The first black hole was discovered in 1971 and John Wheeler, an American astronomer, coined the term black hole in 1967 (“Black Holes: Facts”). Black holes are formed out of pieces of a star that have exploded in a supernova explosion (“Black Holes – NASA”). They are also formed when two stars have a stellar collision to form bigger black holes (“Black Holes – NASA”). A star, about three times the size of the sun, cannot collapse due to the effects of gravity (“Black Holes – NASA”). When the star is collapsing it nears the event horizon where time slows down (“Black Holes – NASA”).
He then ended up studying physics, as mathematics was not available at the University College. Stephen then went on to Cambridge University to study Cosmology, the metaphysical study of the origin and nature of the universe. After gaining a PhD in this subject, he became a Research Fellow, and a Professorial Fellow at Gonville and Caius College. After deciding to opt out of a career in Astronomy, he came to the Department of Applied Mathematics and Physics, and since 1979, he has held the position of Lucasian Professor of Mathematics. Since this day in 1979, Stephen Hawking has worked on the basic laws that control the universe that we live in.
Scientist pre-Einstein could not comprehend how a wave such as light could hypothetically be influenced by a force such as gravity. However, when Einstein opened the door, black holes suddenly became a possibility, and it took a better half of a century before their existence could be proven, let alone monitored. Now, we have a better understanding of what black holes are, and how they come to be. Black holes are believed to be the result of the explosion of a very large star, at least 25 times larger than our own. When the star explodes, much of its matter is blown out into space, resulting in a supernova.
After the star becomes a very small sphere, it explodes like a giant nuclear bomb and becomes a billion times as bright as our own sun. All kinds of matter and radiation are blasted into space. This matter and radiation travels through space at nearly the speed of light (186,000 miles per second) Now, if one of these supernovae were to occur within about 130 light years of Earth, some scientists feel that life on earth would be drastically affected. Since a light year is the distance light travels in one year, 130 light years is about 760,000,000,000,000 (760 quadrillion miles!). So, suppose a supernova had occurred sixty-five million years ago within 130 light years of Earth, how exactly would it cause the death of the dinosaurs?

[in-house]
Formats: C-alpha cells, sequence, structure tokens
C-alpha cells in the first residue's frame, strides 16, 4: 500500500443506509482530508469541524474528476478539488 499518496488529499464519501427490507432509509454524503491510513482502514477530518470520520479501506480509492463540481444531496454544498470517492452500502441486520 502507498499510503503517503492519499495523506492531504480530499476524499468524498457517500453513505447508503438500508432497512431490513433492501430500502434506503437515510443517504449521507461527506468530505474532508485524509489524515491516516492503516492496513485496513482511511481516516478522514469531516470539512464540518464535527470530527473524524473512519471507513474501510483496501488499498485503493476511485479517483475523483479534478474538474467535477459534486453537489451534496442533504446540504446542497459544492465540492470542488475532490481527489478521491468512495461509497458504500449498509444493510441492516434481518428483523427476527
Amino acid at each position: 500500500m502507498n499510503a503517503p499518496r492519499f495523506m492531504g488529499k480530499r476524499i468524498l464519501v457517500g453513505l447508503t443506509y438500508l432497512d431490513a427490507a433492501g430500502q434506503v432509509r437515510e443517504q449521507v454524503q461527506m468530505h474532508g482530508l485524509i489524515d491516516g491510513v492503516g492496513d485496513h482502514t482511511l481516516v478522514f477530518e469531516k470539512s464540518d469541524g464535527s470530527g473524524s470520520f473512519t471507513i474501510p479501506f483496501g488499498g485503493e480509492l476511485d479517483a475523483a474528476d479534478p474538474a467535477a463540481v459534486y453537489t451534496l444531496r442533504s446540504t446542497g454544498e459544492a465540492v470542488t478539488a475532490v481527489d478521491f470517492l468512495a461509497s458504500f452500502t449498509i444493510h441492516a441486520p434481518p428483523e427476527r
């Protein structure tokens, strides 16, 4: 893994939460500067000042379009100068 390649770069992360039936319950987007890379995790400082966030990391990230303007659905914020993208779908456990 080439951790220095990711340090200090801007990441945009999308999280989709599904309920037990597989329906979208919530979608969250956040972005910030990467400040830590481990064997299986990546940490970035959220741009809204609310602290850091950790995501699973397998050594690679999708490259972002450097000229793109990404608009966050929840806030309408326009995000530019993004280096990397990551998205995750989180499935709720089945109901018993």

Steven Hawking Steven William Hawking was born on January 8, 1942, in Oxford, England. He was always interested in science and how things worked. From about the age of 20, he was awarded a first class honors degree in Natural Sciences. After receiving his degree, Steven went to Cambridge, to do research on Cosmology. After receiving his Ph.D., he left the Institute of Astronomy and since then he has held the post of Lucasian Professor of Mathematics.
This is usually the last stage of the death of a star. The first stage when the star turns into a white dwarfs then if it is big enough, it will create a supernova and explode. The explosive parts and the gravitational pull fight with each other and depending on the size of the star, it creates a black hole. With the dead remains of the supernova explosion, the star collapses onto itself to create a black hole. Because no inertia controls the gravity, the black hole becomes infinitely dense.